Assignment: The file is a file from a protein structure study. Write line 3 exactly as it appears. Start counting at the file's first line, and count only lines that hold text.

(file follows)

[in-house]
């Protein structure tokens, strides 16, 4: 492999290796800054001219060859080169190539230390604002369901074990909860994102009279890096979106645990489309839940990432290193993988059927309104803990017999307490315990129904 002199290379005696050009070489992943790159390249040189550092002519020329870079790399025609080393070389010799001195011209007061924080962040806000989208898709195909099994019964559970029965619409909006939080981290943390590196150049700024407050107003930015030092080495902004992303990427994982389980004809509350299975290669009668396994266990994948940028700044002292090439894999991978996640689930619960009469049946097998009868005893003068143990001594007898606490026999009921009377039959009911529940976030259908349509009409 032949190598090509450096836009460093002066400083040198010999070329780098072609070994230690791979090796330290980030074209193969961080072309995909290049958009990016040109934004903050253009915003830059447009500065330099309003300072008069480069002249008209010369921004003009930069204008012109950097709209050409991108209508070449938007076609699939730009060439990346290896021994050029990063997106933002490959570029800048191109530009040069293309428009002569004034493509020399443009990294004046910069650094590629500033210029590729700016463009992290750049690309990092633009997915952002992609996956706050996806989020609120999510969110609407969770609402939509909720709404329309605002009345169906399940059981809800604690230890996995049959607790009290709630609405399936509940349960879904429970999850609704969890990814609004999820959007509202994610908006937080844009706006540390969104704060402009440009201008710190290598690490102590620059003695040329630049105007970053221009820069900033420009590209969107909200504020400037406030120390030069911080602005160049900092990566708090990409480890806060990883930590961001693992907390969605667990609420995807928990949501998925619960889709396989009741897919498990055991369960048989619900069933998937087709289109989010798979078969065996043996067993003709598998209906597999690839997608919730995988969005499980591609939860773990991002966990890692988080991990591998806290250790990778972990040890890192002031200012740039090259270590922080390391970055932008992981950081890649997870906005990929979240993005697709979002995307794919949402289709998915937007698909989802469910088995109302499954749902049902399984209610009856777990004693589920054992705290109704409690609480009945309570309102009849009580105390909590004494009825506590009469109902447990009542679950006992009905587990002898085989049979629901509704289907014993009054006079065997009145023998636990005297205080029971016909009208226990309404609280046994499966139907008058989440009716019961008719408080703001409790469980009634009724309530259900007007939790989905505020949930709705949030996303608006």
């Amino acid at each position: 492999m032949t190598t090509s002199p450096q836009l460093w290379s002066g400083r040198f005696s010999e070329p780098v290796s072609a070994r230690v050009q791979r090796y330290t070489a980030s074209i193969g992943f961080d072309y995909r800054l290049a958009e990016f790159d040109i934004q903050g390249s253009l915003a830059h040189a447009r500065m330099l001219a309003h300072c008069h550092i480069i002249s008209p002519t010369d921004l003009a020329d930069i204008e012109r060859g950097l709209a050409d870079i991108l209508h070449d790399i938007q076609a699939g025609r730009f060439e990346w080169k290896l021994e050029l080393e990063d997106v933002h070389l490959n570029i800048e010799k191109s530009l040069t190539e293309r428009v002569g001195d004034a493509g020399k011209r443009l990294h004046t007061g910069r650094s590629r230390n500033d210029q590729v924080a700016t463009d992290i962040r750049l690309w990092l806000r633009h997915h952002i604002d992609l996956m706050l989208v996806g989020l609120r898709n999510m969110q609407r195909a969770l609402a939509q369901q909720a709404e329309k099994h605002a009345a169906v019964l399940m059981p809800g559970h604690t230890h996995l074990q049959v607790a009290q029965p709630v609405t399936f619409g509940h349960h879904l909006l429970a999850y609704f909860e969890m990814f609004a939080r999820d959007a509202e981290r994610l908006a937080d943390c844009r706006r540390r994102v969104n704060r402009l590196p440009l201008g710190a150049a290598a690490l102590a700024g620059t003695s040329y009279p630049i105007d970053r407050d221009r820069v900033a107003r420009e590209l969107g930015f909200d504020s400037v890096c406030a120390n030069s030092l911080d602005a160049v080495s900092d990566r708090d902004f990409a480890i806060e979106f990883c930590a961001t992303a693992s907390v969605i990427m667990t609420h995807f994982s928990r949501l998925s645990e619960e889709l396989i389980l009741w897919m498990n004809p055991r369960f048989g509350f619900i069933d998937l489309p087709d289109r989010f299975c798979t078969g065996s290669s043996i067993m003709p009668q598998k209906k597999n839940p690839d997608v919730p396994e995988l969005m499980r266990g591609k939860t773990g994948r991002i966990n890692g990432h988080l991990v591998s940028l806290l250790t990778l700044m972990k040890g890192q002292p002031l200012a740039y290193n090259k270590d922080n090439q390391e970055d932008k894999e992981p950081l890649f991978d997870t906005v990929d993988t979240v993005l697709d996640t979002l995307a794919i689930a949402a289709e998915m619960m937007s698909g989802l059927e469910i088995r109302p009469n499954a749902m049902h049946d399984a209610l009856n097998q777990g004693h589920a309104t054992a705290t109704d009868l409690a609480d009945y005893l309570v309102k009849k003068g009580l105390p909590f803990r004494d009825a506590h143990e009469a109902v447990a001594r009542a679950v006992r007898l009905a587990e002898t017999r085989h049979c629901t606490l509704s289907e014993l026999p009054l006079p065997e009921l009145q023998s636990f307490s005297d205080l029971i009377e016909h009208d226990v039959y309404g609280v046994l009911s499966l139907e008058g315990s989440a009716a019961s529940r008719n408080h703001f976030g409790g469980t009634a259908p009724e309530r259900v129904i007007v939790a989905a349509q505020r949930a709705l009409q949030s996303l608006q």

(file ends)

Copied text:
């Amino acid at each position: 492999m032949t190598t090509s002199p450096q836009l460093w290379s002066g400083r040198f005696s010999e070329p780098v290796s072609a070994r230690v050009q791979r090796y330290t070489a980030s074209i193969g992943f961080d072309y995909r800054l290049a958009e990016f790159d040109i934004q903050g390249s253009l915003a830059h040189a447009r500065m330099l001219a309003h300072c008069h550092i480069i002249s008209p002519t010369d921004l003009a020329d930069i204008e012109r060859g950097l709209a050409d870079i991108l209508h070449d790399i938007q076609a699939g025609r730009f060439e990346w080169k290896l021994e050029l080393e990063d997106v933002h070389l490959n570029i800048e010799k191109s530009l040069t190539e293309r428009v002569g001195d004034a493509g020399k011209r443009l990294h004046t007061g910069r650094s590629r230390n500033d210029q590729v924080a700016t463009d992290i962040r750049l690309w990092l806000r633009h997915h952002i604002d992609l996956m706050l989208v996806g989020l609120r898709n999510m969110q609407r195909a969770l609402a939509q369901q909720a709404e329309k099994h605002a009345a169906v019964l399940m059981p809800g559970h604690t230890h996995l074990q049959v607790a009290q029965p709630v609405t399936f619409g509940h349960h879904l909006l429970a999850y609704f909860e969890m990814f609004a939080r999820d959007a509202e981290r994610l908006a937080d943390c844009r706006r540390r994102v969104n704060r402009l590196p440009l201008g710190a150049a290598a690490l102590a700024g620059t003695s040329y009279p630049i105007d970053r407050d221009r820069v900033a107003r420009e590209l969107g930015f909200d504020s400037v890096c406030a120390n030069s030092l911080d602005a160049v080495s900092d990566r708090d902004f990409a480890i806060e979106f990883c930590a961001t992303a693992s907390v969605i990427m667990t609420h995807f994982s928990r949501l998925s645990e619960e889709l396989i389980l009741w897919m498990n004809p055991r369960f048989g509350f619900i069933d998937l489309p087709d289109r989010f299975c798979t078969g065996s290669s043996i067993m003709p009668q598998k209906k597999n839940p690839d997608v919730p396994e995988l969005m499980r266990g591609k939860t773990g994948r991002i966990n890692g990432h988080l991990v591998s940028l806290l250790t990778l700044m972990k040890g890192q002292p002031l200012a740039y290193n090259k270590d922080n090439q390391e970055d932008k894999e992981p950081l890649f991978d997870t906005v990929d993988t979240v993005l697709d996640t979002l995307a794919i689930a949402a289709e998915m619960m937007s698909g989802l059927e469910i088995r109302p009469n499954a749902m049902h049946d399984a209610l009856n097998q777990g004693h589920a309104t054992a705290t109704d009868l409690a609480d009945y005893l309570v309102k009849k003068g009580l105390p909590f803990r004494d009825a506590h143990e009469a109902v447990a001594r009542a679950v006992r007898l009905a587990e002898t017999r085989h049979c629901t606490l509704s289907e014993l026999p009054l006079p065997e009921l009145q023998s636990f307490s005297d205080l029971i009377e016909h009208d226990v039959y309404g609280v046994l009911s499966l139907e008058g315990s989440a009716a019961s529940r008719n408080h703001f976030g409790g469980t009634a259908p009724e309530r259900v129904i007007v939790a989905a349509q505020r949930a709705l009409q949030s996303l608006q």